I'd suggest this for anyone who is interested in the great outdoors, travel, and personal growth because you'll be completely satisfied. We get a peek at what it is to mourn but also what it is to travel and grow as a person. I loved this book, I'm happy I received it, and I'm happy I read it when I did. In many ways, the book helped me cope with my friend's death and I'm sure I'll refer to it in the future when other obstacles creep into my life... or maybe just when I consider taking a long hike.

Last Week's Review: Dreams of Gods and Monsters by Laini Taylor
Next Week's Review: The Girl with All the Gifts by M.R. Carey

Thursday, April 9, 2015

My Reading Nook -- Renee

My Reading Nook, a feature from Soon Remembered Tales, gives readers a chance to show off their favorite place to read.


What’s your reading nook? 

This is my bedroom. In the picture, you can see the two places that I read the most. Obviously the first one is my bed. I always love to have an abundance of pillows and blankets to make the reading experience most pleasurable. Hidden behind my pillows is a window seat. When it’s nice outside, I like to set pillows against the sides and open my windows and just read for hours. Also, I have books on the shelves on both sides of my bed as well as another floor to ceiling shelf on the opposite side of my room. 


Why is this nook special? 

I love this nook because of the lighting when I open the windows and because of the comfort. I always know I can retreat to a book in my room when I need a break from school or just life in general.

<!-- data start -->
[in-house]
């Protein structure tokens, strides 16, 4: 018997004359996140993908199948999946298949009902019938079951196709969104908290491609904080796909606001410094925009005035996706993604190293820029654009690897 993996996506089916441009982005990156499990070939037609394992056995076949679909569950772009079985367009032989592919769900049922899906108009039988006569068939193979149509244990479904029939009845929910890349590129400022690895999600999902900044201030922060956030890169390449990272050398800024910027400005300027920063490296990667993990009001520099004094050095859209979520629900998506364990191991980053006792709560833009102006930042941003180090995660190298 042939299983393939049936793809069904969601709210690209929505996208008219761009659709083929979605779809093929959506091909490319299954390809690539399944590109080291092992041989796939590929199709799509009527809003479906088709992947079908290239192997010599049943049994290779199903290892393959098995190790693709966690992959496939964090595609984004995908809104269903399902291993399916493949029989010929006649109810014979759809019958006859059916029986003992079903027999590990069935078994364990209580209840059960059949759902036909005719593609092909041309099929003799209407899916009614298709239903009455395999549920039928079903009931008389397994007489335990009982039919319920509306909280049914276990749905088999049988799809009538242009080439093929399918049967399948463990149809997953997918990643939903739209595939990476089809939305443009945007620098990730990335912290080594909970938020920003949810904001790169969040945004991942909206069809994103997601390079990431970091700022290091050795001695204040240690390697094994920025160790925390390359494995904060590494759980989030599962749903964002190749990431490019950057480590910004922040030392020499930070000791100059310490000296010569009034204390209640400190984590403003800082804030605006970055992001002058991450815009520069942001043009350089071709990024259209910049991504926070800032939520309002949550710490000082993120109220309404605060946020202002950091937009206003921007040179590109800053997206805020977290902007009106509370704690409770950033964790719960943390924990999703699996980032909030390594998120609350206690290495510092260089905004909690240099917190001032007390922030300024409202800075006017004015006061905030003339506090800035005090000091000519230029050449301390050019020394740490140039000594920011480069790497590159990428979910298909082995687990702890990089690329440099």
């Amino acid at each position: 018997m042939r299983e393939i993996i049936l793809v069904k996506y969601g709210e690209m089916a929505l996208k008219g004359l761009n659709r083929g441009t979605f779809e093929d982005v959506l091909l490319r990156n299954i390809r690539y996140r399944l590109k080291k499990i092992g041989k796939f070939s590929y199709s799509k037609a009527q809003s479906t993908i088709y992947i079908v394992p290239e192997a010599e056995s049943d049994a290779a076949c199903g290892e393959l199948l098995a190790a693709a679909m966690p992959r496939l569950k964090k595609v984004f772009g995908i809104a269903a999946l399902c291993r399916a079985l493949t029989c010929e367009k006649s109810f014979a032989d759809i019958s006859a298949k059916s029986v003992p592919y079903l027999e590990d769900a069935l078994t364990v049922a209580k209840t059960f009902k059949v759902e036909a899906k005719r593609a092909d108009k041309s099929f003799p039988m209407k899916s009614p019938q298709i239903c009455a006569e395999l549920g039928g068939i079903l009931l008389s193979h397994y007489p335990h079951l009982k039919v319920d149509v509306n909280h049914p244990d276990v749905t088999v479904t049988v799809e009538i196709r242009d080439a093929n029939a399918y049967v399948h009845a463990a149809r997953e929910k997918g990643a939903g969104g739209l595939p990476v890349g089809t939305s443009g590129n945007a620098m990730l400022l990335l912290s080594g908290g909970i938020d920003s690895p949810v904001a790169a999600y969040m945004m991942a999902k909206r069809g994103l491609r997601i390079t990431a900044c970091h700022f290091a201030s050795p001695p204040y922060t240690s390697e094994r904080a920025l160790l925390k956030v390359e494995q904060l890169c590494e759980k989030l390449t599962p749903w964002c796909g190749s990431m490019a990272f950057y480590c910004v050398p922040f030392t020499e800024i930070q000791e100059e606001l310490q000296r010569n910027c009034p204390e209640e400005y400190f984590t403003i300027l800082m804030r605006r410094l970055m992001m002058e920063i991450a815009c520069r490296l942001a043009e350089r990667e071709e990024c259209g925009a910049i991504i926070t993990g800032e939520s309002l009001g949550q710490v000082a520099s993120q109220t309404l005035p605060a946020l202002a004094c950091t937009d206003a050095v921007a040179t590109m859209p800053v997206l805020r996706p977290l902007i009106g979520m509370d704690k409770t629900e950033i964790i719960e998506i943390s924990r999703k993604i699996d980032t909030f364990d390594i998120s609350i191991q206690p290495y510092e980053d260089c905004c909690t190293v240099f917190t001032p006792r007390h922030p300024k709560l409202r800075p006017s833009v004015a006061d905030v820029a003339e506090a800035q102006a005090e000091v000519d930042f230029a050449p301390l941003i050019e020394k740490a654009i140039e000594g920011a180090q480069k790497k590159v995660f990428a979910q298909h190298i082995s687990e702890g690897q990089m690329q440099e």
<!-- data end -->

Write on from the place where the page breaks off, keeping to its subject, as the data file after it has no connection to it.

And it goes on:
About You: 

I’m 16 years old and I’m a junior in high school. I have been reading my whole life and I have recently become a book blogger after having tumblr for years, because I think that it’s a very good way for me to spend my time on the internet. I love reading and I’m always looking for new book recommendations. The booklr community is amazing and hopefully I will have a growing role in it in the following months. 


Interested in sharing your own reading nook? Take a look at the My Reading Nook tab for more information!

Tuesday, April 7, 2015

Dreams of Gods and Monsters (Daughter of Smoke and Bone #3)

The list of books I have read and have yet to review was growing lengthy. I was sitting those reviews aside for a separate reason, but it was also influenced by this final book. It was one I had bought months beforehand, just as it had been released to stores, and I had found myself in the midst of chaos. Issues with a roommate, a conference season at work, trying to move my belongings, and traveling to the other side of the country and back without work blowing up in my face upon my return. I was really, really busy and the book was pushed aside. I knew it was there, I saw it every time I looked at my bookshelf, neatly nestled between the first two books of this trilogy and my Catherynne Valente books. The eye on the cover watched me, patiently, and seemed to wait for me to pick a time. 

I had other chances to read the book. Things settled down both at work and in life. I was moved in fully and I had the time for pleasure reading. Instead, I went for other books and passed over this. It happened again and again until the new year arrived. I felt it, suddenly, that now was the time to read it. Looking through photos I've used for the blog, specifically pictures of my book nook, I realized that I had read the first two books (back to back) the previous winter. So, maybe without realizing it, I feel that this series is a good winter tale. I also was in desperate need for some fantasy YA with lots and lots of dreamy love. 

At this point I would typically throw out the links for the previous two book reviews but I never wrote them! They were read shortly before I closed the blog last year and I never had the chance to write them. So we'll do a quick review of the first two books.

Daughter of Smoke and Bone -- Book 1

This book was magical right from the start. The main character, Karou, is every teenage goth-like kid's fantasy girl. You either liked her or wanted to be here. She's quick witted, serious, with bright blue hair and a talent for art. She also has a secret: her family is a group of monsters. Creatures whom all seem to have crawled out of hell but certainly do not behave in such a matter.